In the last several years, many hospitals have switched to "green light" treatment for men with benign prostate enlargement, a nearly universal affliction of older men.
The job of the prostate gland is to squeeze fluid into the urethra (the tube through which urine passes) as sperm pass through during ejaculation. As a man gets older, the prostate gland enlarges and pushes on the urethra, eventually causing the urethra to become narrowed; urination becomes more difficult, as well as more frequent, especially at night.
For years, the best treatment options were medications or various procedures using microwaves, radiofrequency waves or surgical techniques to get rid of excess prostate tissue. The most common surgical procedure, called TURP, typically results in a 2-3 day hospital stay and can lead to considerable bleeding.
Green light laser therapy is different. It uses a very precise laser to vaporize and remove enlarged prostate tissue.
"The beauty of 'green light' treatment. . . . is that there is no bleeding," said Dr. Kevin Loughlin, a senior surgeon at Brigham and Women's Hospital. Moreover, patients go home the same day and results are as good as a TURP, the so-called "gold standard" of care, said his Brigham colleague, senior urologic surgeon Dr. Michael O'Leary.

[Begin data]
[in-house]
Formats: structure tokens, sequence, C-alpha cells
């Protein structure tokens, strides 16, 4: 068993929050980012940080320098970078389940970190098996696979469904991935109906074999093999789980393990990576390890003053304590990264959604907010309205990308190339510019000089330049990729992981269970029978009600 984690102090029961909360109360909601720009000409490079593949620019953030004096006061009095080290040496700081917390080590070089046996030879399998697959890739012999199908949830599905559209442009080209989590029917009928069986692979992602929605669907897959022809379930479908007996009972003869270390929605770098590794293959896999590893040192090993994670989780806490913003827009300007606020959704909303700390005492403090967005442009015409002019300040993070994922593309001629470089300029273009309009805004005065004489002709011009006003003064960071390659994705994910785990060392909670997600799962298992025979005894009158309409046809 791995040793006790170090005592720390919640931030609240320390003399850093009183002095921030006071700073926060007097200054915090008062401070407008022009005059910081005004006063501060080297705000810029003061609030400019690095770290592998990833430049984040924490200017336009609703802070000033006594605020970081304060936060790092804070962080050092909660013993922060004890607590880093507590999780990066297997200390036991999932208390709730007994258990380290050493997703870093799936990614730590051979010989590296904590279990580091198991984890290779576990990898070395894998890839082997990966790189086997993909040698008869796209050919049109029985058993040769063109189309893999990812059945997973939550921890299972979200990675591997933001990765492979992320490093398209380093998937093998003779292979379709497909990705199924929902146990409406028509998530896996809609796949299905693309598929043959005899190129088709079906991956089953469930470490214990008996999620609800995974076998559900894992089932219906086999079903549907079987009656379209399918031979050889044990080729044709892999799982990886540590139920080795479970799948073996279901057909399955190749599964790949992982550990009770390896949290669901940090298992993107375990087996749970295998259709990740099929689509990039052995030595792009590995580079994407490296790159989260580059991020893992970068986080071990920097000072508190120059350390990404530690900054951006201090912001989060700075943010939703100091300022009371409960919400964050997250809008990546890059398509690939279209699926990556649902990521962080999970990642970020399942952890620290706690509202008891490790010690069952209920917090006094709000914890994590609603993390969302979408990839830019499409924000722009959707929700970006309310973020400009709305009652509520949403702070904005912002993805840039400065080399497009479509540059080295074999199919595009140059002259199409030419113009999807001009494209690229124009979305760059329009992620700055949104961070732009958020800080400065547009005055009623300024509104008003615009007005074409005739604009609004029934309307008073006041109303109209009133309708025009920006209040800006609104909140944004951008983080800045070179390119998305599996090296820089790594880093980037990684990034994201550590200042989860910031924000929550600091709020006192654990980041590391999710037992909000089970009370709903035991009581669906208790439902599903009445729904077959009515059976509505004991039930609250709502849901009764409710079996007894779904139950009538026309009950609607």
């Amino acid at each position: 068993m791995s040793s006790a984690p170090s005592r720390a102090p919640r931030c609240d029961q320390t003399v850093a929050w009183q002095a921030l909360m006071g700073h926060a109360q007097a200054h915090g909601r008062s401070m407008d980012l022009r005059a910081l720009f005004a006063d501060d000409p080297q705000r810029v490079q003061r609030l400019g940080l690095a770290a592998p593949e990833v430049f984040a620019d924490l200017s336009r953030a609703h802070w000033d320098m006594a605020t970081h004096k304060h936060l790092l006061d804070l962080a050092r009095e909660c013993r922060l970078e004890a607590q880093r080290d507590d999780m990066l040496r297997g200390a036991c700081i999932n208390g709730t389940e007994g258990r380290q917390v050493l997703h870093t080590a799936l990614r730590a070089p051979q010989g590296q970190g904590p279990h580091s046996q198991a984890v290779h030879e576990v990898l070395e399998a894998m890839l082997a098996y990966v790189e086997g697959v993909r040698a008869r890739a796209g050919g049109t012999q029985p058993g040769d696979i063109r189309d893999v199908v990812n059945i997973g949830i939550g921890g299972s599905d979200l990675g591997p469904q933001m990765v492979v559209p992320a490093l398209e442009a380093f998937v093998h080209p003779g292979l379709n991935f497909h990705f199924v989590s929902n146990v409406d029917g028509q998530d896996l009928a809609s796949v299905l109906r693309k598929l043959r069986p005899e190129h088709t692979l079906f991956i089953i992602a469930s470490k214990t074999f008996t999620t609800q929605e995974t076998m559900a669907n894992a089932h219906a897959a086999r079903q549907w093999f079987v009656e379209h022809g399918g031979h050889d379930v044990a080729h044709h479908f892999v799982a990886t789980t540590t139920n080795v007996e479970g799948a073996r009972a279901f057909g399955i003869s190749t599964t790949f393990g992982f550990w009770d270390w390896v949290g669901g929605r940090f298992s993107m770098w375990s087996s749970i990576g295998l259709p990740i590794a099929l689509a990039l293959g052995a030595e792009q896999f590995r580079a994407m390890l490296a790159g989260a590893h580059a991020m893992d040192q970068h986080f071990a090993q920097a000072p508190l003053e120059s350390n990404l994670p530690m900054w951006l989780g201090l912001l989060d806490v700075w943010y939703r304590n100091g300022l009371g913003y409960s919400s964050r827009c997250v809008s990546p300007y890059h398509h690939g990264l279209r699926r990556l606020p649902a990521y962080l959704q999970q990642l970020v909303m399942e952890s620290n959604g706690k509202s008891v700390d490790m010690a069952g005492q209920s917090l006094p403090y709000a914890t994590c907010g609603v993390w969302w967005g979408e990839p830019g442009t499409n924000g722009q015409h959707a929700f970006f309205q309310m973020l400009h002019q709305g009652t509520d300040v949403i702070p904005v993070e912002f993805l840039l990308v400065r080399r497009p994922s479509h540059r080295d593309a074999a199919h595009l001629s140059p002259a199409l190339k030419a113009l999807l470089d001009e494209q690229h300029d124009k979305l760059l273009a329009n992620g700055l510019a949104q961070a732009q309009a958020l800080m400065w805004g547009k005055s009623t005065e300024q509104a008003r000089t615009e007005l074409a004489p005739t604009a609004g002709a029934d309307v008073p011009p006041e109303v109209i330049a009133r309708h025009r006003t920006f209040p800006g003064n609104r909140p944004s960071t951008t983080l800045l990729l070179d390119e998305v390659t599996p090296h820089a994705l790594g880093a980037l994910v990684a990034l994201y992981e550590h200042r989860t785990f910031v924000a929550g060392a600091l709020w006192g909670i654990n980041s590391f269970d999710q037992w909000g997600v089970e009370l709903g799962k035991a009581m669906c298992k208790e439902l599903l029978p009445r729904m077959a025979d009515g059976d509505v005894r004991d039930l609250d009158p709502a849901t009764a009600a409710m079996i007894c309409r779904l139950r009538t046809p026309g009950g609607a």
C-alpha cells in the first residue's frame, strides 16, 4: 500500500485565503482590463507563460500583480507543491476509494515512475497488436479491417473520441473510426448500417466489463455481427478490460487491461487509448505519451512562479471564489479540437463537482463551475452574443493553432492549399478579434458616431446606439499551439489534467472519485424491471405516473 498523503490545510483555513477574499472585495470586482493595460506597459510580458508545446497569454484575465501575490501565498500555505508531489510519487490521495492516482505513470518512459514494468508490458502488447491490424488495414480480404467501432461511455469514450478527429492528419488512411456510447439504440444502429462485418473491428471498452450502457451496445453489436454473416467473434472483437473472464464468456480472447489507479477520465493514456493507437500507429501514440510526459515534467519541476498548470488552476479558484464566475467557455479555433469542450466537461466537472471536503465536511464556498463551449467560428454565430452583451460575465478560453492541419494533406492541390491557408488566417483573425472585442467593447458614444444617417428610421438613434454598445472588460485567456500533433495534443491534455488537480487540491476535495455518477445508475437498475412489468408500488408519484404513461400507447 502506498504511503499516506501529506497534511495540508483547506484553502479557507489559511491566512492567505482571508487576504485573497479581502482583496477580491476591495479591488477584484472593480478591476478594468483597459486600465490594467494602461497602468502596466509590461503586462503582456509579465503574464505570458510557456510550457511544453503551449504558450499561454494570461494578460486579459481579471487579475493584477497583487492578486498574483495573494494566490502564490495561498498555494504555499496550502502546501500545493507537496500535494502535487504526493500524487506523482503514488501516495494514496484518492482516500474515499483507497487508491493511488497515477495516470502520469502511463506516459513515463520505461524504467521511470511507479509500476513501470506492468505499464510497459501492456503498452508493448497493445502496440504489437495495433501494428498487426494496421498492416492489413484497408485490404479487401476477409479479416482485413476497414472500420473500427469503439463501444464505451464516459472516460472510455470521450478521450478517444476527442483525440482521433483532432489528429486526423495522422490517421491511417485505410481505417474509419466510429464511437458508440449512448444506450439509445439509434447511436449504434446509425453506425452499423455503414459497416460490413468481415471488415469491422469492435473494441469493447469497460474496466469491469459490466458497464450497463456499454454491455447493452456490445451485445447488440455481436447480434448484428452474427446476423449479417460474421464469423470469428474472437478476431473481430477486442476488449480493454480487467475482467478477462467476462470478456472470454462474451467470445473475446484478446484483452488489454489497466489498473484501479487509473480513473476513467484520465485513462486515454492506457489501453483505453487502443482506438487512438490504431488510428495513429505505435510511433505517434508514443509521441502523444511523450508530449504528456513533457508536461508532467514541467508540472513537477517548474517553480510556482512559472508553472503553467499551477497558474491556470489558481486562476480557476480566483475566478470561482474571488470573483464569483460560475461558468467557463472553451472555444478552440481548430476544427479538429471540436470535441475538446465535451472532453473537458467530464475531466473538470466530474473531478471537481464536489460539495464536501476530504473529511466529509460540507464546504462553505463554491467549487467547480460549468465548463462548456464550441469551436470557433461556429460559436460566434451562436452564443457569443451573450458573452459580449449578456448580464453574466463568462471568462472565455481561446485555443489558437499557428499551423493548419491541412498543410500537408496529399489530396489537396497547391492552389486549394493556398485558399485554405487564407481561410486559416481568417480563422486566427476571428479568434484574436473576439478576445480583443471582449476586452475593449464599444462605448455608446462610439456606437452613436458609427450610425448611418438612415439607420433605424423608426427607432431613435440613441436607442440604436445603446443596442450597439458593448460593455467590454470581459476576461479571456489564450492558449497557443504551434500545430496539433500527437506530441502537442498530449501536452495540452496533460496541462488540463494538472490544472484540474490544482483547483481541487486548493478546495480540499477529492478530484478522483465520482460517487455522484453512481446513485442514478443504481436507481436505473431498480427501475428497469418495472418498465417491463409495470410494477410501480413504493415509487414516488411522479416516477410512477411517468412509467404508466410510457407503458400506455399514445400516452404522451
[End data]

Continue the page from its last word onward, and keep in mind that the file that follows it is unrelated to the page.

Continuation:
An additional advantage of "green light" therapy is that "some patients even on blood thinners can have it, patients who would not have been candidates for a TURP,' said Dr. Shahin Tabatabaei, a urologic surgeon at Massachusetts General Hospital. This means that many men who are on anticoagulant medications to prevent strokes can now have treatment for their benign prostate problems without having to go off their medications.
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